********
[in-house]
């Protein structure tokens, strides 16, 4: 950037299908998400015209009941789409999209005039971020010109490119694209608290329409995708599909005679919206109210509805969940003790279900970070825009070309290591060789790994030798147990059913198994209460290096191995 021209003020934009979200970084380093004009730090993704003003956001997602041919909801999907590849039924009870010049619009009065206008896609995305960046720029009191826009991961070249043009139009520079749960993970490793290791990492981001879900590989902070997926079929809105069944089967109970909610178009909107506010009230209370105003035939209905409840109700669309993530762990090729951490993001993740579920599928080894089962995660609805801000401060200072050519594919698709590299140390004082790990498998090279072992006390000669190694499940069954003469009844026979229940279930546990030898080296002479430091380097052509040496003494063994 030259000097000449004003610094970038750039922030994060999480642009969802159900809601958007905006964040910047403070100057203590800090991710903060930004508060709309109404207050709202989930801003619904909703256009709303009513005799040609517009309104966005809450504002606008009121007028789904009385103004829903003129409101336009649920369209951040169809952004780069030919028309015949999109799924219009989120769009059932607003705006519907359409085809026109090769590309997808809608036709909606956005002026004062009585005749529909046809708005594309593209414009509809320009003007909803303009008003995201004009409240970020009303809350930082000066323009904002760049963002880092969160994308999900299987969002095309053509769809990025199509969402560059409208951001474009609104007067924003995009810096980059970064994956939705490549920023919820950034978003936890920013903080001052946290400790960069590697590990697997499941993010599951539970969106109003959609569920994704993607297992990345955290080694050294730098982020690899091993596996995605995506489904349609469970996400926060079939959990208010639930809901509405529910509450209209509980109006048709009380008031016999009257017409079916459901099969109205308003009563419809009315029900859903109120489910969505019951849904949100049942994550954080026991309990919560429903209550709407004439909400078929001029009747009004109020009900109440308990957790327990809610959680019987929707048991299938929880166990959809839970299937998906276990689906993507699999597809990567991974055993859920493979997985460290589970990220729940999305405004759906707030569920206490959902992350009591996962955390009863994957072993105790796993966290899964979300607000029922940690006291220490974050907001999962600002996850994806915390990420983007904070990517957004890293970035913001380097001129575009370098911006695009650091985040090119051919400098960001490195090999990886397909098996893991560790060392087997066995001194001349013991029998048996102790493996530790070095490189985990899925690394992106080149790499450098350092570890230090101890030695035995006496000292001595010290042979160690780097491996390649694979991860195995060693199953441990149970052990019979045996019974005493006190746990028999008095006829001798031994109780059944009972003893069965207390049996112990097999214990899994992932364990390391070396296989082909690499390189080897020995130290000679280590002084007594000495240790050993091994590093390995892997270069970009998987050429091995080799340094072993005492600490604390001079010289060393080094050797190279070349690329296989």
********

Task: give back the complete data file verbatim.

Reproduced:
[in-house]
């Protein structure tokens, strides 16, 4: 950037299908998400015209009941789409999209005039971020010109490119694209608290329409995708599909005679919206109210509805969940003790279900970070825009070309290591060789790994030798147990059913198994209460290096191995 021209003020934009979200970084380093004009730090993704003003956001997602041919909801999907590849039924009870010049619009009065206008896609995305960046720029009191826009991961070249043009139009520079749960993970490793290791990492981001879900590989902070997926079929809105069944089967109970909610178009909107506010009230209370105003035939209905409840109700669309993530762990090729951490993001993740579920599928080894089962995660609805801000401060200072050519594919698709590299140390004082790990498998090279072992006390000669190694499940069954003469009844026979229940279930546990030898080296002479430091380097052509040496003494063994 030259000097000449004003610094970038750039922030994060999480642009969802159900809601958007905006964040910047403070100057203590800090991710903060930004508060709309109404207050709202989930801003619904909703256009709303009513005799040609517009309104966005809450504002606008009121007028789904009385103004829903003129409101336009649920369209951040169809952004780069030919028309015949999109799924219009989120769009059932607003705006519907359409085809026109090769590309997808809608036709909606956005002026004062009585005749529909046809708005594309593209414009509809320009003007909803303009008003995201004009409240970020009303809350930082000066323009904002760049963002880092969160994308999900299987969002095309053509769809990025199509969402560059409208951001474009609104007067924003995009810096980059970064994956939705490549920023919820950034978003936890920013903080001052946290400790960069590697590990697997499941993010599951539970969106109003959609569920994704993607297992990345955290080694050294730098982020690899091993596996995605995506489904349609469970996400926060079939959990208010639930809901509405529910509450209209509980109006048709009380008031016999009257017409079916459901099969109205308003009563419809009315029900859903109120489910969505019951849904949100049942994550954080026991309990919560429903209550709407004439909400078929001029009747009004109020009900109440308990957790327990809610959680019987929707048991299938929880166990959809839970299937998906276990689906993507699999597809990567991974055993859920493979997985460290589970990220729940999305405004759906707030569920206490959902992350009591996962955390009863994957072993105790796993966290899964979300607000029922940690006291220490974050907001999962600002996850994806915390990420983007904070990517957004890293970035913001380097001129575009370098911006695009650091985040090119051919400098960001490195090999990886397909098996893991560790060392087997066995001194001349013991029998048996102790493996530790070095490189985990899925690394992106080149790499450098350092570890230090101890030695035995006496000292001595010290042979160690780097491996390649694979991860195995060693199953441990149970052990019979045996019974005493006190746990028999008095006829001798031994109780059944009972003893069965207390049996112990097999214990899994992932364990390391070396296989082909690499390189080897020995130290000679280590002084007594000495240790050993091994590093390995892997270069970009998987050429091995080799340094072993005492600490604390001079010289060393080094050797190279070349690329296989």